Characterization of side population cells isolated from the gastric cancer cell line SGC-7901
Affiliations: Department of Gastroenterology, The Second Affiliated Hospital of Chongqing Medical University, Chongqing 400010, P.R. China, University Health Center, Southwest University of Political Science and Law, Chongqing 401120, P.R. China, Department of Gastroenterology, The First People's Hospital of Jiulongpo of Chongqing, Chongqing 400050, P.R. China
- Published online on: January 2, 2013 https://doi.org/10.3892/ol.2013.1103
- Pages: 877-883
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Side population (SP) cells are a small group of cells that stain faintly or not at all when treated with Hoechst 33342 dye. These cells are typically isolated by flow cytometry (FCM) using the method described by Goodell et al in a study of murine bone marrow (1). This technique has been used to sort SP cells from various types of cancer, including gliomas (2,3), and breast (4), colon (5,6), lung (7) and liver (8,9) cancer.
SP cells demonstrate self-renewal and multiplex differentiation potential. Further, xenograft experiments have revealed that these cells exhibit stem cell characteristics, including high in vitro proliferation ability and a strong tumor-forming ability. Although SP cells have been isolated and identified from several different cell lines of gastrointestinal cancer (10), there has been relatively little research conducted on SP cells in SGC-7901 cell lines from human gastric tumors.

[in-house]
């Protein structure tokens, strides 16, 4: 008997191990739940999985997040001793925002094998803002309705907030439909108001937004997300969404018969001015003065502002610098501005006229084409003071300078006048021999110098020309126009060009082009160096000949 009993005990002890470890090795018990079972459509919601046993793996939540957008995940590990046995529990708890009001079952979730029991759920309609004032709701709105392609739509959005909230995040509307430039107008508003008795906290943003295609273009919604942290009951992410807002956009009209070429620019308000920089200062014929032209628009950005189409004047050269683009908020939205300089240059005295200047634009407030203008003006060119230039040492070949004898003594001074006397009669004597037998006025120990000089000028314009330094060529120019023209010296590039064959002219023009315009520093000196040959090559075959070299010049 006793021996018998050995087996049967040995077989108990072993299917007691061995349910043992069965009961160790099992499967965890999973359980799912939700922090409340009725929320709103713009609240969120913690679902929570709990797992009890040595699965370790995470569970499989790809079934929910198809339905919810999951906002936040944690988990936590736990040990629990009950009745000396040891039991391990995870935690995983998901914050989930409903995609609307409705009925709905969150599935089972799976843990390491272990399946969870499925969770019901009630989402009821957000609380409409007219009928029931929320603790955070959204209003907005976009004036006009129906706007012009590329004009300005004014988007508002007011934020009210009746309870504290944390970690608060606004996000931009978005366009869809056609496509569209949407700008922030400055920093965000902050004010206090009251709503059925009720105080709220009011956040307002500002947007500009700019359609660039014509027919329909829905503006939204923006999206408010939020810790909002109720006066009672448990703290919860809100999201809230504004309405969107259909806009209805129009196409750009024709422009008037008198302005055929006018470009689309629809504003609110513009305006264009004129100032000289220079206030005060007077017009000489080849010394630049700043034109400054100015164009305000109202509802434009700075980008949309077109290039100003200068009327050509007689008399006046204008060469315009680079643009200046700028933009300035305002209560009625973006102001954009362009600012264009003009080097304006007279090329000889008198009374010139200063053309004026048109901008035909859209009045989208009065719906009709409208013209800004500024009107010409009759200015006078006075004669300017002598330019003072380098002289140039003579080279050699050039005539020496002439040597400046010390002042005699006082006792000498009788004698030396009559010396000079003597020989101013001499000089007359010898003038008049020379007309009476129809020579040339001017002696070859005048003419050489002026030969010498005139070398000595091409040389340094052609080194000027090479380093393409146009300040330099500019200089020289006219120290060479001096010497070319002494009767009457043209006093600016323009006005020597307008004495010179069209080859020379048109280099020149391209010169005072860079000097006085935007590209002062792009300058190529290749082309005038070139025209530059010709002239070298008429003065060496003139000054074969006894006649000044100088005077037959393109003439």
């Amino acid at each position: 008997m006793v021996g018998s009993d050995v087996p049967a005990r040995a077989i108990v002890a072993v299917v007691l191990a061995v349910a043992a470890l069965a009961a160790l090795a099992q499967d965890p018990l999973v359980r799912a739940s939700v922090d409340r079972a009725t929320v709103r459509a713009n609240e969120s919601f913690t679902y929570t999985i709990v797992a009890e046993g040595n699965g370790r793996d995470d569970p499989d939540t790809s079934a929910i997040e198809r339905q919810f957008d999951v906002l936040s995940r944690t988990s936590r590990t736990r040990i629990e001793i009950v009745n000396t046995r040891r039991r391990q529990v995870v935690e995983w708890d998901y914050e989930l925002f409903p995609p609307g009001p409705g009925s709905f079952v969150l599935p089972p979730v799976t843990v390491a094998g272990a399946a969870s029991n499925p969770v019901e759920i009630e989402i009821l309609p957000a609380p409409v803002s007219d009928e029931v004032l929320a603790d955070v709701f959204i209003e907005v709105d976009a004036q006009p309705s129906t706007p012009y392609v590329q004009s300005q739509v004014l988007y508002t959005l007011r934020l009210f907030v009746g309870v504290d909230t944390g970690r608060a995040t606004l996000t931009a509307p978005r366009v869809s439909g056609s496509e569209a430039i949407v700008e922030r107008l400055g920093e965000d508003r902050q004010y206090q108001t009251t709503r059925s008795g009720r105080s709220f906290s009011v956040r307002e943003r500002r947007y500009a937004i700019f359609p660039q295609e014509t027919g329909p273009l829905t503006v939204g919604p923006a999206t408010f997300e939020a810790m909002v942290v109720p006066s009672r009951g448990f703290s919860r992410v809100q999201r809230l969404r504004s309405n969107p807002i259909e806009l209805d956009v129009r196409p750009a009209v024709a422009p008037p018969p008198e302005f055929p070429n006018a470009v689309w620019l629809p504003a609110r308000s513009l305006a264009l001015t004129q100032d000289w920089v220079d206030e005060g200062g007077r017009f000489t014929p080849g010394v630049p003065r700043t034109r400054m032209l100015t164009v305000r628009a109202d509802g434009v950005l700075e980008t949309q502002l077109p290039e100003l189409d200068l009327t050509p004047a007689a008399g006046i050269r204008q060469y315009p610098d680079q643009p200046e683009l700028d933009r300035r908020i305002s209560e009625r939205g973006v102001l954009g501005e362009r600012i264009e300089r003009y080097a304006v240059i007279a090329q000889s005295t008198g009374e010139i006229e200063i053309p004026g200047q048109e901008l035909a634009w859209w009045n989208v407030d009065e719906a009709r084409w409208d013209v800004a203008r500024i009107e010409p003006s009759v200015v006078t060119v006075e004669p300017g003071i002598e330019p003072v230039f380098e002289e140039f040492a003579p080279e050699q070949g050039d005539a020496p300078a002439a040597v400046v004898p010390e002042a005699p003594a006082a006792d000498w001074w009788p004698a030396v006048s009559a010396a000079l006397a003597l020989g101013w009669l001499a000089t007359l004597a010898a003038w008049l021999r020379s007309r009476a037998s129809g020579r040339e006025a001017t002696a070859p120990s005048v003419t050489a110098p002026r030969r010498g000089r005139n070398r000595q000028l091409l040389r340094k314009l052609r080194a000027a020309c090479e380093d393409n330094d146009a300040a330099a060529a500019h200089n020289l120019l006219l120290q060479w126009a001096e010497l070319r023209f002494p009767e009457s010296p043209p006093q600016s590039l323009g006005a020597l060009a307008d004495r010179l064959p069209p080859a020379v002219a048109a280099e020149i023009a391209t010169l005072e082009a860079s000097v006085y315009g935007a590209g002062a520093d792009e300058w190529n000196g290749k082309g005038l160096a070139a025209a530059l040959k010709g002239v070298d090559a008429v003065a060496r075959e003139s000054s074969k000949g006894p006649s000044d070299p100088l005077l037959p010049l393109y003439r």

The aim of the current study was to isolate and characterize SP cells from SGC-7901 cell lines. Specifically, we used the SP cell sorting method to isolate SP cells in order to investigate their proliferation, self-renewal, chemoresistance and differentiation properties. We hope that this information will lay the foundation for further gastric cancer stem cell research.
Materials and methods
Cells and experimental animals
The human gastric cancer cell strain SGC-7901 was donated by Dr Yan Xuedong from the First Affiliated Hospital of Chongqing Medical University. In vivo experiments were performed on 18 female specific pathogen-free (SPF) Balb/c nude mice (4–6 weeks old) that had been purchased from the Laboratory Animal Center of the Third Military Medical University (Chongqing, China). The breeding and use of the experimental animals were in accordance with the reviewed principles designated by the Ethics Committee of the Third Military Medical University.